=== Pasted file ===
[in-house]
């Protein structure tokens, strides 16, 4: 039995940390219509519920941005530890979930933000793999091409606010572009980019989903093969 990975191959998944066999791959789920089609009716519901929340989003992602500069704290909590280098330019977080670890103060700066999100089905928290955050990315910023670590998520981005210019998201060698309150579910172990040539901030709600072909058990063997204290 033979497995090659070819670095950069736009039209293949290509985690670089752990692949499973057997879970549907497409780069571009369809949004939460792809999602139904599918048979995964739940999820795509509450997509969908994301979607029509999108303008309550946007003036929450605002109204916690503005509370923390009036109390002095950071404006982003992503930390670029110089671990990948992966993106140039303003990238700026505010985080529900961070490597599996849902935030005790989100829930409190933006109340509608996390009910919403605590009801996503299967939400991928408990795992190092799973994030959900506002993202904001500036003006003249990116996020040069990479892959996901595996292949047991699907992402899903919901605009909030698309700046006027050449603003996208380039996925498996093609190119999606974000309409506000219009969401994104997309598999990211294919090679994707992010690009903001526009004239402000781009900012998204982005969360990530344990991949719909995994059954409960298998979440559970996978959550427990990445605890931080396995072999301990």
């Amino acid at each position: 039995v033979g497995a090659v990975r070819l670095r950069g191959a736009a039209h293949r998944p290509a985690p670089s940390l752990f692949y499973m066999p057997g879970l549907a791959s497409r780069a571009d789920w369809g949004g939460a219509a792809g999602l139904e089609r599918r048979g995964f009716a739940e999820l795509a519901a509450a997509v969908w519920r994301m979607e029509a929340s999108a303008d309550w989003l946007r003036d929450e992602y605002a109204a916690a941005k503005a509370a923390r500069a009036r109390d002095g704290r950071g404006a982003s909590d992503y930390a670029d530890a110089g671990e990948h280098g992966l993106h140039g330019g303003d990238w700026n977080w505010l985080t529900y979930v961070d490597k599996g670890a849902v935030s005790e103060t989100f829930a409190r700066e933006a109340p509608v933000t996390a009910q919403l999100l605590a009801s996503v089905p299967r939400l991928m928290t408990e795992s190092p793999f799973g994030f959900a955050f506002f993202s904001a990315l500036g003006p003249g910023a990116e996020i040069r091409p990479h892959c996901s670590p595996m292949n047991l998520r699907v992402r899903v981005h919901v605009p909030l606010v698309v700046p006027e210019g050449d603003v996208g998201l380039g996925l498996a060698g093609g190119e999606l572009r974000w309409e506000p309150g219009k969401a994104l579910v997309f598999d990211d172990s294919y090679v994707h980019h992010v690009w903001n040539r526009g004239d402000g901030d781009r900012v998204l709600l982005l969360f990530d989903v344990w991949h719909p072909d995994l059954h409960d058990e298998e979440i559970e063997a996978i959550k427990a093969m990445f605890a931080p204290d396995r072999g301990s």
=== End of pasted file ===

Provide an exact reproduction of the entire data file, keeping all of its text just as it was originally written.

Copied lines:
[in-house]
């Protein structure tokens, strides 16, 4: 039995940390219509519920941005530890979930933000793999091409606010572009980019989903093969 990975191959998944066999791959789920089609009716519901929340989003992602500069704290909590280098330019977080670890103060700066999100089905928290955050990315910023670590998520981005210019998201060698309150579910172990040539901030709600072909058990063997204290 033979497995090659070819670095950069736009039209293949290509985690670089752990692949499973057997879970549907497409780069571009369809949004939460792809999602139904599918048979995964739940999820795509509450997509969908994301979607029509999108303008309550946007003036929450605002109204916690503005509370923390009036109390002095950071404006982003992503930390670029110089671990990948992966993106140039303003990238700026505010985080529900961070490597599996849902935030005790989100829930409190933006109340509608996390009910919403605590009801996503299967939400991928408990795992190092799973994030959900506002993202904001500036003006003249990116996020040069990479892959996901595996292949047991699907992402899903919901605009909030698309700046006027050449603003996208380039996925498996093609190119999606974000309409506000219009969401994104997309598999990211294919090679994707992010690009903001526009004239402000781009900012998204982005969360990530344990991949719909995994059954409960298998979440559970996978959550427990990445605890931080396995072999301990």
């Amino acid at each position: 039995v033979g497995a090659v990975r070819l670095r950069g191959a736009a039209h293949r998944p290509a985690p670089s940390l752990f692949y499973m066999p057997g879970l549907a791959s497409r780069a571009d789920w369809g949004g939460a219509a792809g999602l139904e089609r599918r048979g995964f009716a739940e999820l795509a519901a509450a997509v969908w519920r994301m979607e029509a929340s999108a303008d309550w989003l946007r003036d929450e992602y605002a109204a916690a941005k503005a509370a923390r500069a009036r109390d002095g704290r950071g404006a982003s909590d992503y930390a670029d530890a110089g671990e990948h280098g992966l993106h140039g330019g303003d990238w700026n977080w505010l985080t529900y979930v961070d490597k599996g670890a849902v935030s005790e103060t989100f829930a409190r700066e933006a109340p509608v933000t996390a009910q919403l999100l605590a009801s996503v089905p299967r939400l991928m928290t408990e795992s190092p793999f799973g994030f959900a955050f506002f993202s904001a990315l500036g003006p003249g910023a990116e996020i040069r091409p990479h892959c996901s670590p595996m292949n047991l998520r699907v992402r899903v981005h919901v605009p909030l606010v698309v700046p006027e210019g050449d603003v996208g998201l380039g996925l498996a060698g093609g190119e999606l572009r974000w309409e506000p309150g219009k969401a994104l579910v997309f598999d990211d172990s294919y090679v994707h980019h992010v690009w903001n040539r526009g004239d402000g901030d781009r900012v998204l709600l982005l969360f990530d989903v344990w991949h719909p072909d995994l059954h409960d058990e298998e979440i559970e063997a996978i959550k427990a093969m990445f605890a931080p204290d396995r072999g301990s």